Before I go any further, let me explain why this current series of posts has the title that it does.
When I got committed (committed myself? Take your pick…), a bunch of people asked what they could do to help. My husband, the smart man that he is, told them all that what I would need was coffee and chocolate once I got out.
Now I’ve been out of the hospital for three, and I still have a few pieces of chocolate left, and there is enough for one more drink on my Starbucks card. Not too bad.
So, back to the story…
I got to the psych ward.
It was up in Houston, and I’ll even include the name: Bellaire. The reason I’m telling you what it was called is because I found it hysterically funny to say that I was the fresh princess of Bellaire, and most of the women there were much younger than me, so they just looked at me funny when I said it. Ah well. What can you expect from crazy people?
Anyway, so I got there, and I had to get checked in. Easy, right?
The guy who checked me in was nice and funny, and he suggested I get my bloodwork done and checked for thyroid issues because I said that I was depressed and over-eating, and he said that most people who are depressed don’t eat.
We chatted a bit, and I don’t remember how it came up, but I had to get in a smart ass comment (of course), and I wound up telling him that I might be crazy, but at least I wasn’t a Trump supporter. And he replied, “Well, we can’t commit people for that. Yet.”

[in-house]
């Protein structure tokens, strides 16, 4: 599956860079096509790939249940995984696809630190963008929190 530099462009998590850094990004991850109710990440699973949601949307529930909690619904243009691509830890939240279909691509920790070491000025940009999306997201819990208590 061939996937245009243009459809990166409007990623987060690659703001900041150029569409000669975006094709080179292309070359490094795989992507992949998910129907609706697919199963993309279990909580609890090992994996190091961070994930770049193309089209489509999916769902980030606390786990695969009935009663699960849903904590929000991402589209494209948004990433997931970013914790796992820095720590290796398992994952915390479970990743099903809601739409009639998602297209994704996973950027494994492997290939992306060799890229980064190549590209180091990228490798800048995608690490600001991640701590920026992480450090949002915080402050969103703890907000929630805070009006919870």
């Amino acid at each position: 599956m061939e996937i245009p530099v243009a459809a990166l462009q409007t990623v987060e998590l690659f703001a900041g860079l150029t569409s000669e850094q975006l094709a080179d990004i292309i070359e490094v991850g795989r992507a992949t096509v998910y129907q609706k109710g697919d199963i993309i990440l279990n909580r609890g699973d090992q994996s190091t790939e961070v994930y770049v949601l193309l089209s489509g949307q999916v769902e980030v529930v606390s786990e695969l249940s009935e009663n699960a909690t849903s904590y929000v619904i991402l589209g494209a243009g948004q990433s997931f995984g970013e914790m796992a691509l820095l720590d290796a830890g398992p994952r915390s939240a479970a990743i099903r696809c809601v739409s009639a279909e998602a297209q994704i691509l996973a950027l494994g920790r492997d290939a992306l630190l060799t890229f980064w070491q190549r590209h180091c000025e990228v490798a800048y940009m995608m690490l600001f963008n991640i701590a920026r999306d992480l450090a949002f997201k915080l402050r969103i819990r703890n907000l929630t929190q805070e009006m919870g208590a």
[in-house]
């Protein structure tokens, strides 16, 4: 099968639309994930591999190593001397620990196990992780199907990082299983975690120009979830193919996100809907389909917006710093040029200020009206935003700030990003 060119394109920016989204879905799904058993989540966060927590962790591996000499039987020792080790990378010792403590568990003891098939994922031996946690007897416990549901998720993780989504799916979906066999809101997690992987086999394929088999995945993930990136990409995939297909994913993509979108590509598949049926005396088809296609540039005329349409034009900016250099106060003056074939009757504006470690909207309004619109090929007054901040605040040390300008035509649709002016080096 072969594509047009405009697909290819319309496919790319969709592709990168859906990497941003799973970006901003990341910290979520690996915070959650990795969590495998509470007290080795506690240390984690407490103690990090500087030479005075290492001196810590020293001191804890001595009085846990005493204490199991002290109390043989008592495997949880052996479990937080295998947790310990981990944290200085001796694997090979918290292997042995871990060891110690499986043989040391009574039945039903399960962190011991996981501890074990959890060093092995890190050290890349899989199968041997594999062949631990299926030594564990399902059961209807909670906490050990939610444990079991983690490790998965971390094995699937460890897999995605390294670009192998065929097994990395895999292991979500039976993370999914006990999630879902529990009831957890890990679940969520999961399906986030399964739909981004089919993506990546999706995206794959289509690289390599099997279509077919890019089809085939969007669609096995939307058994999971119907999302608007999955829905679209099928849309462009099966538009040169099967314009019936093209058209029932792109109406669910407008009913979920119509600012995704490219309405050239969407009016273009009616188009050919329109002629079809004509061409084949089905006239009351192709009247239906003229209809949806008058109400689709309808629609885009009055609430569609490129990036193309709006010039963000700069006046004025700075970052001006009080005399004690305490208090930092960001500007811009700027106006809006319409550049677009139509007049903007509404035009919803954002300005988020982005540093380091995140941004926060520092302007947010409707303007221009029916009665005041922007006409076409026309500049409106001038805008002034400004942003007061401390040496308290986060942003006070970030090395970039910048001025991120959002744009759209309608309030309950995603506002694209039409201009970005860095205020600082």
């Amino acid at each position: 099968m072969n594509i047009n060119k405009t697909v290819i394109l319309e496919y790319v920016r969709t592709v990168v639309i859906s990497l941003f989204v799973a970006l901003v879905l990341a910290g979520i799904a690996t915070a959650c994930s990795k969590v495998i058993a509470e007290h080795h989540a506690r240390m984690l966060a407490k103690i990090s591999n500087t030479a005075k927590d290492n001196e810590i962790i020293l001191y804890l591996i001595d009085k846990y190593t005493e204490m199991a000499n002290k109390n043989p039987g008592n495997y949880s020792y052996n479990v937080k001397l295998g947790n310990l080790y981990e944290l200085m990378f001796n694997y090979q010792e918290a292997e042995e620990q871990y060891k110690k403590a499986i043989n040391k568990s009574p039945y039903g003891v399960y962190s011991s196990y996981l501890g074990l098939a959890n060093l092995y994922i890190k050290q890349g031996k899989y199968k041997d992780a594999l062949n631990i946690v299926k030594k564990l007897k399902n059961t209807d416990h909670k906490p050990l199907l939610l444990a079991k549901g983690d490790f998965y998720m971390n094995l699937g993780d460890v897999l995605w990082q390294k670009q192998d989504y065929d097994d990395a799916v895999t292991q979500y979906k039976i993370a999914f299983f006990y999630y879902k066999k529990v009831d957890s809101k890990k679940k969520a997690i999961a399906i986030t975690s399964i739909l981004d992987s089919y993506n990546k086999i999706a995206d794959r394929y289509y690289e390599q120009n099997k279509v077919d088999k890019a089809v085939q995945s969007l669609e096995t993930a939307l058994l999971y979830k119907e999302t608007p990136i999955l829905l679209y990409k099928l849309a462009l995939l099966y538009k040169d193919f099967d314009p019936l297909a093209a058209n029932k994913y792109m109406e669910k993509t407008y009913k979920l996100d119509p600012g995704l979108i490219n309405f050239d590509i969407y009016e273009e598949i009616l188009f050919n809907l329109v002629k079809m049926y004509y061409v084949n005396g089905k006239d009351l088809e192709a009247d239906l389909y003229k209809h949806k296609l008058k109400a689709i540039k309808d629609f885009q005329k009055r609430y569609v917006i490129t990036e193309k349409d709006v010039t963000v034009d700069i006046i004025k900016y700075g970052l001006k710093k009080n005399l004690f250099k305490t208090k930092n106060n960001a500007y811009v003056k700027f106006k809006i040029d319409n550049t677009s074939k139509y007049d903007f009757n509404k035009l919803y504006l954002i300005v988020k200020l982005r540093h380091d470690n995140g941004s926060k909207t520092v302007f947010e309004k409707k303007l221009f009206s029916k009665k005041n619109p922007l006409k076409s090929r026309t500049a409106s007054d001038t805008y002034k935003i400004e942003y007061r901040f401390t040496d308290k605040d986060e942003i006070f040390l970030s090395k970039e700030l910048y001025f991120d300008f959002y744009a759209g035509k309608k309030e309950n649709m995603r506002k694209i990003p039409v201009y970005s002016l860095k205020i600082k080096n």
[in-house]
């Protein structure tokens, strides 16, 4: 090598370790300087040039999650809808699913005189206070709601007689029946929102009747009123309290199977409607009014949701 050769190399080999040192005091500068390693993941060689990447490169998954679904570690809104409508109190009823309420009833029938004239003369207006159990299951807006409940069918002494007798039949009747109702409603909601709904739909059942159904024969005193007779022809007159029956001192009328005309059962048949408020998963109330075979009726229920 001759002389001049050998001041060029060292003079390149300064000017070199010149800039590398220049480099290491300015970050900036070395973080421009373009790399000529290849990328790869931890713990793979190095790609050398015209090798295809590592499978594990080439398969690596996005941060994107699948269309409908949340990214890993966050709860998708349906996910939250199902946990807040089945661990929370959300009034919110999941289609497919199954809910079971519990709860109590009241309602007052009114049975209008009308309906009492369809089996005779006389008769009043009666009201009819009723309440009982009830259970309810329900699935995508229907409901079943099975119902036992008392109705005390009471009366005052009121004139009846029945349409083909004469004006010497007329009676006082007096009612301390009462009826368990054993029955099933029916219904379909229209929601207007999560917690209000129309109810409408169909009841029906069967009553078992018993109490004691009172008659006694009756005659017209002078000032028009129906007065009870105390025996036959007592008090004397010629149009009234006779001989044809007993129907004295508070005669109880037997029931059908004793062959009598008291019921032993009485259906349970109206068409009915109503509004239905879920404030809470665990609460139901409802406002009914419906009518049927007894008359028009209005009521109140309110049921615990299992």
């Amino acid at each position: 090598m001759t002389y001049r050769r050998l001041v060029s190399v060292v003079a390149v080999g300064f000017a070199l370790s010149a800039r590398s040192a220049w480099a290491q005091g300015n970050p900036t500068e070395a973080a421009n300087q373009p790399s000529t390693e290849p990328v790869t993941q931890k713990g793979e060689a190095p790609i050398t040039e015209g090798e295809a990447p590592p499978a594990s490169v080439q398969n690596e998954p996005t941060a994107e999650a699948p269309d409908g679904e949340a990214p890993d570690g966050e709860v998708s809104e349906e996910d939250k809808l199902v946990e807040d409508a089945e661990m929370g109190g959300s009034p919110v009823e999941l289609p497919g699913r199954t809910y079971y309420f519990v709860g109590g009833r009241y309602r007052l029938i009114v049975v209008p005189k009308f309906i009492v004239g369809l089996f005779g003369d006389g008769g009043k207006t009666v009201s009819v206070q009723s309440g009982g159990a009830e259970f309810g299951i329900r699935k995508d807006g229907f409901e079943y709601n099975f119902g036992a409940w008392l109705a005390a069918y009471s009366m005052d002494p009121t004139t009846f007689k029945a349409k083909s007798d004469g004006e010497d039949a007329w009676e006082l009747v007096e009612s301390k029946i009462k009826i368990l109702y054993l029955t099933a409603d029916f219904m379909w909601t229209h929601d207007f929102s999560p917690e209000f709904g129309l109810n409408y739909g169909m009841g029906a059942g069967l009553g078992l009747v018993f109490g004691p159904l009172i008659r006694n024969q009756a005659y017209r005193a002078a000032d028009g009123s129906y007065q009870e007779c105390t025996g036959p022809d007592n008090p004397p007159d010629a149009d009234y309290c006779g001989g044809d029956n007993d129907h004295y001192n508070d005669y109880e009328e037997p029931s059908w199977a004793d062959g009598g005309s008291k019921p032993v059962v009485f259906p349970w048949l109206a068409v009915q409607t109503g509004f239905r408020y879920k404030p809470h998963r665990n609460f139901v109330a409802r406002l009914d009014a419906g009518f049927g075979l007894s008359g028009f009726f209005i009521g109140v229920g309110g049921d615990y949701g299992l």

While he walked me back to the ward, we joked around, and he told me that his mother was a Trump supporter. I told him my father was, and we empathized with each other about how some of the people who should seek help don’t.
And then I was locked up.
It was that simple.
I lost everything I had with me.
They took my computer. They took my phone. They took all my pens and pencils and notebooks. They took my clothes, leaving me in a set of blue paper scrubs.
All of the stuff I had with me to keep what remained of my sanity was locked up, and I signed off that I would get it back. Eventually.
In the meantime, they showed me to the room that I’d be sharing with another patient. The room wasn’t too bad – two beds, two bookcases, two small tables, two “trash cans.” (The trash cans weren’t. They were paper bags. Everything was a paper bag. They were apparently massive afraid of what would happen if we had access to plastic trash bins.) There was a window, but it was mostly covered with film, and it was tall and thin. I couldn’t really see out of it. The bathroom was attached, and it was okay, but the only issues were that the door didn’t have a lock – or a top or bottom – and the shower curtain was held on with Velcro straps. I’m sure the idea of Velcro straps sounded good; it would be safer. But it was also a massive pain in the ass because they would come undone, and they were so high up that it was impossible to re-do them yourself, leading to an open shower in a somewhat open room in a somewhat cold place. Ugh.
I didn’t get to find that out about the shower yet, though. I didn’t have anything with me, remember? I asked at the front for shower stuff, and I went back to my room and laid down for a while. I don’t remember if I ate dinner or what it was. I wasn’t that hungry, and I really just wanted to sleep and try to get used to hanging out in this crazy place.
My paper scrubs were starting to bug me by then. They were too big, and the pathetic drawstring on them had gotten too tight in a knot and wouldn’t open or close anymore. Because of that, I was stuck with them being a bit too loose, and they wanted to fall down. Plus the pants were way too long, and so I basically anywhere I had to walk meant hiking up and then holding up my pants. Fun!
At that point, I still hadn’t met my roommate. That came next. And it was possibly the most interesting part of being there.